In the end I took my umbrella and waders. I was really glad I took my umbrella. I used it for most of the day on two days. On the day to the Water of Allachy, I even rigged it so it was hands free. It made two of the days of heavy rain much more bearable. The waders were useful as well, particularly on one day when I had to wade a river when it was raining hard. If I was being super-Spartan though, I’d leave them behind.
I had no failures. The only disappointment was the new style Rohan Ultra T, which doesn’t seem to be as smell resistant as the old style. As a result, I wore my Montane Sportwool Terra T (polyester/merino wool blend) most of the time, which was impressively smell resistant. I might get another merino/synthetic combo base layer as they seem to combine smell resistance with fast drying.
DIsclaimer: all items mentioned were purchased with my own money.
With the adverse weather we experienced on this year’s Challenge, I thought it would be worthwhile to share my experiences of my Paramo Velez Adventure Light smock.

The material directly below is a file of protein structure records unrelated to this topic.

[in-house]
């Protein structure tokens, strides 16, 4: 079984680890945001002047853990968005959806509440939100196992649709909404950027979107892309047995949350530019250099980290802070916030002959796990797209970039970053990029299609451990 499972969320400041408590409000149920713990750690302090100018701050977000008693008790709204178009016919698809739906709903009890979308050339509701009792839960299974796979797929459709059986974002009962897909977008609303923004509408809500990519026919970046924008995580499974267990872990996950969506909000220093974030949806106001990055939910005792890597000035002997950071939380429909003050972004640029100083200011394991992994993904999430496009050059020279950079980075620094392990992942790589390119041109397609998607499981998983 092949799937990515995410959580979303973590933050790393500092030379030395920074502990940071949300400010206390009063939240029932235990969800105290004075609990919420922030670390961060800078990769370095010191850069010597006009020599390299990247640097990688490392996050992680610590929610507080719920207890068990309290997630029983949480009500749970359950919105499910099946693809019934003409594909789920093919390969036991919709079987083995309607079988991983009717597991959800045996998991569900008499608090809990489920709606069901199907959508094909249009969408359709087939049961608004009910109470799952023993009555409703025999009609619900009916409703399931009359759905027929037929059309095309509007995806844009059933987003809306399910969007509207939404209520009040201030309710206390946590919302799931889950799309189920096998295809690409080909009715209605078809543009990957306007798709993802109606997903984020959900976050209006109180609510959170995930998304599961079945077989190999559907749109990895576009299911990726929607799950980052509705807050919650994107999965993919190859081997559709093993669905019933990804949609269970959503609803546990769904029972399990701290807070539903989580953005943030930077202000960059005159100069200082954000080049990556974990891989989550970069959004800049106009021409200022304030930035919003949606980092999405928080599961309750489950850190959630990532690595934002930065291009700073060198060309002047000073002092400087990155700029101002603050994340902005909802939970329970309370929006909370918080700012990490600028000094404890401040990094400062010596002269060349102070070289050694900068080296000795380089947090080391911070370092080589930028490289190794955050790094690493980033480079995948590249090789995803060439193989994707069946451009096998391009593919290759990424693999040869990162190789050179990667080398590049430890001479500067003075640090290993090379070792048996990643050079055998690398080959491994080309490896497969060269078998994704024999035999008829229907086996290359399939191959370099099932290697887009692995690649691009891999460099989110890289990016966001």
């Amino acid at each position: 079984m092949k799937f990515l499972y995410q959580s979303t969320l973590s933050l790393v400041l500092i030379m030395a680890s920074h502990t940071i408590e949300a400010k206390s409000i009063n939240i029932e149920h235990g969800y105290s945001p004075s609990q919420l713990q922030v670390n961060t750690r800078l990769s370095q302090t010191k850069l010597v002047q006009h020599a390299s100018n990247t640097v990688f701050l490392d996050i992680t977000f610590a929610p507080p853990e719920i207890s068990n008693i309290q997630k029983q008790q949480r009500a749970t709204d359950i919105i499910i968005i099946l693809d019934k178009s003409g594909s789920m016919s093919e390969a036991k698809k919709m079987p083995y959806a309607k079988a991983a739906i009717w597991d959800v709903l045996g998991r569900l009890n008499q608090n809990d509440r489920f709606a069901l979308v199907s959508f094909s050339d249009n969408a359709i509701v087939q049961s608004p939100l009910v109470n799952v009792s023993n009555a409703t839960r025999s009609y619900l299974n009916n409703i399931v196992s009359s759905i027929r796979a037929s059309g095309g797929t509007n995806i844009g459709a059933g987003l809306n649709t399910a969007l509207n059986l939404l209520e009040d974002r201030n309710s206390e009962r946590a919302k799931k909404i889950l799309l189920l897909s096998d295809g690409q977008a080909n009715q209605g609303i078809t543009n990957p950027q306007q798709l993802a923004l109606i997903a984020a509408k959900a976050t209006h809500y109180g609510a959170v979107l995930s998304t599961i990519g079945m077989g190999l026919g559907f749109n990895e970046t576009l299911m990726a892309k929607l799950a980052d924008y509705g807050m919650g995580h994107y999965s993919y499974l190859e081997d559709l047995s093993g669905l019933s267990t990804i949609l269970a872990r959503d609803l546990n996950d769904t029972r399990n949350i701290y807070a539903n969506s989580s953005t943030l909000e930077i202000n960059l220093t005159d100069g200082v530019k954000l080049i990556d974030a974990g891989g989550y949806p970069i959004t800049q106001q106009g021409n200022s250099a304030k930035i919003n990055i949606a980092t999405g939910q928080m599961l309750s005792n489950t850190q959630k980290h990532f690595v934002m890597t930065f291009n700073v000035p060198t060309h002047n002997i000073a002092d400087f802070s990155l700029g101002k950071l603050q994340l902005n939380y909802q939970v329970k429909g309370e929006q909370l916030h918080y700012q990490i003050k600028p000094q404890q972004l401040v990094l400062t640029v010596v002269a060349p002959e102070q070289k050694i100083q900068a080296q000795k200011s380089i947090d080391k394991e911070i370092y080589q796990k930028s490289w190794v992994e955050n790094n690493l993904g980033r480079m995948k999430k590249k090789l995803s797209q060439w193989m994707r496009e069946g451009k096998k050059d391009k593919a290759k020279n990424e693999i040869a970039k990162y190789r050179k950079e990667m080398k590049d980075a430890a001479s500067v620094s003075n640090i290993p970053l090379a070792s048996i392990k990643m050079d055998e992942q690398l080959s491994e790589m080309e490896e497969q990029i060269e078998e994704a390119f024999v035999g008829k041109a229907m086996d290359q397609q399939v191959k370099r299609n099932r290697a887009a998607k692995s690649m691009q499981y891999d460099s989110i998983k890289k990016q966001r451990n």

To recap my previous experiences, I’ve worn Paramo jackets and smocks for probably twenty years. Over that time, I’ve come to regard them as highly water resistant soft shells. Like many, I have experienced conditions (heavy, sustained, wind-driven rain) where the material gets overwhelmed and ceases to be water resistant. As a consequence, I’ve tended to carry a hard shell in addition to a Paramo jacket.
I’ve never experienced total failure, but have been quite wet occasionally. This is partly a function of how the Paramo material interacts with the material of rucksack straps and hip belt. If the strap material is absorbent, then failure through wicking is more likely. The strap material soaks up water which is then forced through the Paramo material through pressure and rubbing. Also, there are just times when the quantity of rain overwhelms the fabric and pump liner.
On last year’s Challenge, I used my Vasco jacket, which is my favourite Paramo jacket. Unfortunately, I washed it before the Challenge, but didn’t re-proof it. The result was that the outer wetted out in several places. It was ok in light rain or showers, but I didn’t trust it in heavier rain where I used a hard shell. This was my fault, not the fault of the Vasco, but illustrates that care needs to be taken in maintaining Paramo clothing.
This year, I took my Velez Adventure Light. I took the VAL instead of the Vasco because it is about 200g lighter and packs smaller when not in use. I also took a Marmot Essence waterproof jacket as a hard shell. Although the Essence is a trim fit, it still layers over the VAL if needed.